Scaledimage Unfortunately, development is putting immense pressure on these historic resources, view sheds and open spaces of Tybee Island, according to the Trust excerpted in part from a recent Business Report Article. The major problem is developers are buying lots, tearing down or moving historic buildings and constructing duplexes, condominiums or larger beach houses. Tybee Island passed a local preservation ordinance and drafted design guidelines in 2000, but no local historic districts have been designated. In order to protect the island’s historic resources, historic districts and design guidelines need to be enacted, say the Trust’s representatives. Through Places in Peril, the Trust has an action plan built around encouraging owners and individuals, organizations and communities to employ proven preservation tools, financial resources and partnerships in order to reclaim, restore and revitalize historic properties that are in peril.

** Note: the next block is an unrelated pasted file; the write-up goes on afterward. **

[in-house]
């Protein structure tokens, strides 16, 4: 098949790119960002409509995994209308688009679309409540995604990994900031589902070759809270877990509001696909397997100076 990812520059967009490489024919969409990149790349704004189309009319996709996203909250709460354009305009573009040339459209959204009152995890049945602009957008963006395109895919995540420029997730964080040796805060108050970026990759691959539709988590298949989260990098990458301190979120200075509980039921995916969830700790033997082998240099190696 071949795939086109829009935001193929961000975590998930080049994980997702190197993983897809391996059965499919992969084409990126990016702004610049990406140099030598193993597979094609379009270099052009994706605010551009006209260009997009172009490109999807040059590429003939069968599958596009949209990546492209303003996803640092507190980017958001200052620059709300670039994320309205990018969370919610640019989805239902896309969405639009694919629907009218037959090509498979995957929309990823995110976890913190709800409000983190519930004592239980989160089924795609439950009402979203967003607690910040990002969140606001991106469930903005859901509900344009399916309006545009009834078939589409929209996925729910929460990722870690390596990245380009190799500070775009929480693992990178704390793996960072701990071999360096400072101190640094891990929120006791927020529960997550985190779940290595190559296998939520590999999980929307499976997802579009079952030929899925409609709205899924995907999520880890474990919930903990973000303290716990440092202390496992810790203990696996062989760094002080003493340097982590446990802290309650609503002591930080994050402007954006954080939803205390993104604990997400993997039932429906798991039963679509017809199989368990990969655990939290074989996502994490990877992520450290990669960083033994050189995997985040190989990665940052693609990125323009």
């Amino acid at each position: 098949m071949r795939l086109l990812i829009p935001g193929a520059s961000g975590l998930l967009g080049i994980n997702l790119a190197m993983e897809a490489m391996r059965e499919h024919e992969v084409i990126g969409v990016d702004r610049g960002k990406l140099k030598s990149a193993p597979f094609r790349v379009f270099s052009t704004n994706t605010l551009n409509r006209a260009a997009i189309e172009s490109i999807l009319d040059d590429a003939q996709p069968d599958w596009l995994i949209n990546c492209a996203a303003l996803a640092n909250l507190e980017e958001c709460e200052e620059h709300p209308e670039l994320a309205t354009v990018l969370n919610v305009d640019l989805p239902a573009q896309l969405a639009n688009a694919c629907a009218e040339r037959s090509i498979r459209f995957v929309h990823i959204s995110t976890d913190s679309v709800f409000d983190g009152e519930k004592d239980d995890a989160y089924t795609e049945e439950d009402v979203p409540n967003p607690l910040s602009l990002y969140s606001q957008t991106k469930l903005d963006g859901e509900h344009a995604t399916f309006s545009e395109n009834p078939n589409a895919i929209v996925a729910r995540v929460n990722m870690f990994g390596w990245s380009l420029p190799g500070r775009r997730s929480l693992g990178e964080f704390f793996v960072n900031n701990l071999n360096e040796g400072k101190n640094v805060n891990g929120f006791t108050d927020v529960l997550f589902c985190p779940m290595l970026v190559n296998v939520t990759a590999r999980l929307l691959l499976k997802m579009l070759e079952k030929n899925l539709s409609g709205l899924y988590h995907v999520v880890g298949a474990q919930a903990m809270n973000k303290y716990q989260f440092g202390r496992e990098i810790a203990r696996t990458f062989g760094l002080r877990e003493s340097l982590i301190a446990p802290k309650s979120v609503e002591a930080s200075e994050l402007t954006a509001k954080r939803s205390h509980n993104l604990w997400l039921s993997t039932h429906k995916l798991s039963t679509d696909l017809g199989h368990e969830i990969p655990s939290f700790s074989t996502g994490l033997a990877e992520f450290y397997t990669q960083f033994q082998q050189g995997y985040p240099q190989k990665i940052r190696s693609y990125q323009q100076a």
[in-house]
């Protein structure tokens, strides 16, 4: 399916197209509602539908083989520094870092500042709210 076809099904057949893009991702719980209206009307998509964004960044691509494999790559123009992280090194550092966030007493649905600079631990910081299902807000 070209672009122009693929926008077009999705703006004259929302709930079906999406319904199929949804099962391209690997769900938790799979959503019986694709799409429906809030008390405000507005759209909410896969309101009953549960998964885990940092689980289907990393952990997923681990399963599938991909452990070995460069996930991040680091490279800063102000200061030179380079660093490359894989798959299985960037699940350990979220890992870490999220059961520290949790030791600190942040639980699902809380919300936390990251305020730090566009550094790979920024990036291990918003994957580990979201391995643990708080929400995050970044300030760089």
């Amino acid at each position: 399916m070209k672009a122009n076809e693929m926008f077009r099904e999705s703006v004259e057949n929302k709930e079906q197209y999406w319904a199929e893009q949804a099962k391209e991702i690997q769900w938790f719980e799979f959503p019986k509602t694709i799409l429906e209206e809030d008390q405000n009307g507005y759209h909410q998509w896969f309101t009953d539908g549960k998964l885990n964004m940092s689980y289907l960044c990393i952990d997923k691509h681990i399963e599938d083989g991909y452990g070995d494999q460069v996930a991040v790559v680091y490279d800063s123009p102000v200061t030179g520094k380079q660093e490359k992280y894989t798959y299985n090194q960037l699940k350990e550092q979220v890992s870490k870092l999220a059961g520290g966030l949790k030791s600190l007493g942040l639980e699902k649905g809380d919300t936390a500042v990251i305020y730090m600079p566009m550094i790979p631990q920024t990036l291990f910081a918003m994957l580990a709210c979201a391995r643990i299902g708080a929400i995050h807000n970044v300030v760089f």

Rounding out the top ten sites on the Trust’s 2006 list included: the Terrell County Courthouse in Dawson; the Auburn Avenue Commercial District in Atlanta; Andalusia, the home of Flannery O’Connor, outside of Milledgeville; Hartwell Downtown National Register District; Pasaquan, an internationally acclaimed visionary art site in Marion County near Buena Vista; U.S. Highway 17, the gateway to Historic Brunswick and the Golden Isles;Tanker_in_marsh  the former Hawkinsville High School; Ponce de Leon Apartments in Atlanta; City Mills in Columbus; and, the Cowen Farmstead in Acworth.

History, Music, and plenty of good eats along the Heritage Corridor